Are CAR-T therapies living up to their hype? A study using real-world data in two cohorts to determine how well they are actually working in practice compared with bone marrow transplants
Duane Schulthess, Daniel Gassull, Amr Makady, Anna Ludlow, Brian Rothman, Pieter ten Have, Yiyang Wu, Leeland Ekstrom, Monique Minnema, Madan Jagasia
Open Access – July 2019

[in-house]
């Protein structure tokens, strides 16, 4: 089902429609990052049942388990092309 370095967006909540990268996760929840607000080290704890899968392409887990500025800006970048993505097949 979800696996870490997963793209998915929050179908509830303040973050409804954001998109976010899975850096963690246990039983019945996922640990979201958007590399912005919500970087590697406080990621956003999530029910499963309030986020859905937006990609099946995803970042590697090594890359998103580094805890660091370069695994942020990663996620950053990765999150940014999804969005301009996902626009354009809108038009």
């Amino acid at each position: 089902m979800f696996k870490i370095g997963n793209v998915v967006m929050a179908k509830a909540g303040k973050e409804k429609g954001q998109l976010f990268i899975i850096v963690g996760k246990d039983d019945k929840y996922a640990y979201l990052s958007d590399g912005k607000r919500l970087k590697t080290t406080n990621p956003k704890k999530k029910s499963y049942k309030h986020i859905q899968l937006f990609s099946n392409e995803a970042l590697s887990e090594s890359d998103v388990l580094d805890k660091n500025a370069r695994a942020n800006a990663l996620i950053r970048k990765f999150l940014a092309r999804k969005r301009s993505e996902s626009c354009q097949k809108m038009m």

With the increasing use of new regulatory tools, like the Food and Drug Administration’s breakthrough designation, there are increasing challenges for European health technology assessors (HTAs) to make an accurate assessment of the long- term value and performance of chimeric antigen receptor T-cell (CAR-T) therapies, particularly for orphan conditions, such as acute lymphoblastic leukaemia. The aim of this study was to demonstrate a novel methodology harnessing longitudinal real- world data, extracted from the electronic health records of a medical centre functioning as a clinical trial site, to develop an accurate analysis of the performance of CAR-T compared with the next-best treatment option, namely allogeneic haematopoietic cell transplant (HCT). The study population comprised 43 subjects in two cohorts: 29 who had undergone HCT treatment and 14 who had undergone CAR-T therapy. The 3-year relapse- free survival probability was 46% (95% CI: 08% to 79%) in the CAR-T cohort and 68% (95% CI: 46% to 83%) in the HCT cohort. To explain the lower RFS probability in the CAR-T cohort compared with the HCT cohort, the authors hypothesised that the CAR-T cohort had a far higher level of disease burden. This was validated by log-rank test analysis (p=0.0001) and confirmed in conversations with practitioners at the study site. The authors are aware that the small populations in this study will be seen as limiting the generalisability of the findings to some readers. However, in consultation with many European HTAs and regulators, there is broad agreement that this methodology warrants further investigation with a larger study.